Iran-linked Charming Kitten APT contacts targets via WhatsApp, LinkedIn

Pierluigi Paganini August 28, 2020

The Iran-linked Charming Kitten APT group leveraged on WhatsApp and LinkedIn to carry out phishing attacks, researchers warn.

Clearsky security researchers revealed that Iran-linked Charming Kitten APT group is using WhatsApp and LinkedIn to conduct spear-phishing attacks.

Iran-linked Charming Kitten group, (aka APT35PhosphorusNewscaster, and Ajax Security Team) made the headlines in 2014 when experts at iSight issued a report describing the most elaborate net-based spying campaign organized by Iranian hackers using social media.

Microsoft has been tracking the threat actors at least since 2013, but experts believe that the cyberespionage group has been active since at least 2011 targeting journalists and activists in the Middle East, as well as organizations in the United States, and entities in the U.K., Israel, Iraq, and Saudi Arabia.

Now, security researchers from Clearsky reported details about a new phishing campaign in which the threat actors impersonate journalists from ‘DeutscheWelle’ and the ‘Jewish Journal.’ The state-sponsored hackers are employing both email and WhatsApp to trick victims into clicking on a malicious link.

Experts also observed the attackers using fake LinkedIn profiles to establish a first contact with the victims.

In the past few months, the Charming Kitten cyberespionage group has expanded its target’s list, adding the Baha’i community2 , high-ranking American civil servants and officials (including ambassadors and former employees of the US State Department), and COVID-19 related organizations (such as Gilead3 and WHO4 ). In a recent attack, the hackers targeted Israeli scholars and US government employees.

The hackers used a personalized link for each victim and also attempted to send them a ZIP file.

Below the timeline of the attackers that involved fake profiles from “Deutsche Welle” and “Jewish Journal” in the past three years:

“Clearsky alerted “Deutsche Welle” about the impersonation and the watering hole in their website. A “Deutsche Welle” representative confirmed that the reporter which Charming Kitten impersonated, did not send any emails to the victim nor any other academic researcher in Israel in the past few weeks.” reads the analysis published by the experts. “Note that part of “Deutsche Welle”reporters are originally from Iran – a fact that helps Charming Kitten to hide the accent of their operators during a phone call. It should be noted that this attack vector is unique to Charming Kitten, but it has not the only attack vector that has been used in recent months by this threat actor.”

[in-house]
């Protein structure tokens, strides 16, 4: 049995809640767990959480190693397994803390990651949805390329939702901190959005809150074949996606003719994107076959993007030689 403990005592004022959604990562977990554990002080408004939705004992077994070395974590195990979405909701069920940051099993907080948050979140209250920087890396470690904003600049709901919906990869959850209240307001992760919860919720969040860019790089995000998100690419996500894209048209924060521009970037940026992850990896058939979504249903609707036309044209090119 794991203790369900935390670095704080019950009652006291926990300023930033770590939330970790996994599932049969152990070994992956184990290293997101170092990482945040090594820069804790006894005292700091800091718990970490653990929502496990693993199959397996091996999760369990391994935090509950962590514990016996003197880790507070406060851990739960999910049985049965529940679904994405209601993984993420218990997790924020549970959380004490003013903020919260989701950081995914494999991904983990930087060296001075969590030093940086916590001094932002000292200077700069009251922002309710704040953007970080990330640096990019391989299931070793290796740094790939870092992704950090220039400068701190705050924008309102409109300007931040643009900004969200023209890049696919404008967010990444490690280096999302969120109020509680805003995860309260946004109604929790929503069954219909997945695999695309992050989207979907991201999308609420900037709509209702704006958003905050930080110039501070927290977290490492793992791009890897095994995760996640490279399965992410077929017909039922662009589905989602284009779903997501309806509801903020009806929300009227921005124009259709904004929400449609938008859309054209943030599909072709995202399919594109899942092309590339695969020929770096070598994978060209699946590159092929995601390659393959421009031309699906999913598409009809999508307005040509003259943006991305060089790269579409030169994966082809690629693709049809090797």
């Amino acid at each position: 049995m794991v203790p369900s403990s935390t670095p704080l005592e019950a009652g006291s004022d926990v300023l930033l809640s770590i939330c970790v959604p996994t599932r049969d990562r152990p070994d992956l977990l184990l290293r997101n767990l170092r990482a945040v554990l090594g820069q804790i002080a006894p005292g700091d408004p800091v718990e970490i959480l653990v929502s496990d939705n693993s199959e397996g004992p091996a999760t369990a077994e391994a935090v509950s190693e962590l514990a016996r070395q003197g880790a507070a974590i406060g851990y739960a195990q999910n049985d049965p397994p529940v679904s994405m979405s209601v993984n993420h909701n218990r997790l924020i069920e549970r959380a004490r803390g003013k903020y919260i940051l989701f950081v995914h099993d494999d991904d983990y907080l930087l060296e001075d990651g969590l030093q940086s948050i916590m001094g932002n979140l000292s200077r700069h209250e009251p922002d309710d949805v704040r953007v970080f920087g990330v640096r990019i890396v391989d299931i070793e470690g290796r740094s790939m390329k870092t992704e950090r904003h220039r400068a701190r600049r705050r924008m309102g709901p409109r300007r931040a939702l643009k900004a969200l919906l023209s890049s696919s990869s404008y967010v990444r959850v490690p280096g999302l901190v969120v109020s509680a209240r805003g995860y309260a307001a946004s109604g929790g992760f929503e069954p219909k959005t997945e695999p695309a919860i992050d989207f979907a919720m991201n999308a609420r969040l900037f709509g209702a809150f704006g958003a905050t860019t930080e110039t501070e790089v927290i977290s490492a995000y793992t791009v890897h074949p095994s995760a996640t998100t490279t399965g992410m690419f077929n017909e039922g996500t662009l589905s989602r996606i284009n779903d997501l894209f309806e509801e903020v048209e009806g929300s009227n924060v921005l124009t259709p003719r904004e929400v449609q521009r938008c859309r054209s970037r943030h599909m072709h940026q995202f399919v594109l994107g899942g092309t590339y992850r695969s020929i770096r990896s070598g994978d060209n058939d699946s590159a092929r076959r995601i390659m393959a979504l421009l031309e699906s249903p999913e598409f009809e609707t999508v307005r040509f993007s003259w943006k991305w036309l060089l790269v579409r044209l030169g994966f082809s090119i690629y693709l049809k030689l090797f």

Experts pointed out that the attackers used a well-developed LinkedIn account in this campaign while they showed willingness to speak to the victim on the phone, over WhatsApp, using a legitimate German phone number.

“This TTP is uncommon and jeopardizes the fake identity of the attackers (unlike emails for example). However, if the attackers have successfully passed the phone call obstacle, they can gain more trust from the victim, compared to an email message.” continues the report.

The Charming Kitten attackers targeted Israeli researchers from Haifa and Tel Aviv Universities asking them to participate in an online webinar/meeting about Iran and other subjects of interest for the target (e.g. recent discourse between Iran and the US).

The Charming Kitten attackers implore the victim to respond repeatedly for ten days, and they are prepared to engage in a direct phone call with them to cajole the victim into “activating their account” with the site “Akademie DW”(used as their phishing page). D

The hackers sent messages to the targets repeatedly for ten days, asking them to availability for a direct phone call, and attempting to lure them into activating their account on the site “Akademie DW” (their phishing page).

“If the victim is not willing to share their personal phone number, the attacker will send him a message from the fake LinkedIn account. This message will contain a promise that the webinar is secured by Google, as they sent to the victim on the tenth day,” Clearsky concludes.

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Pierluigi Paganini

(SecurityAffairs – hacking, LinkedIn)

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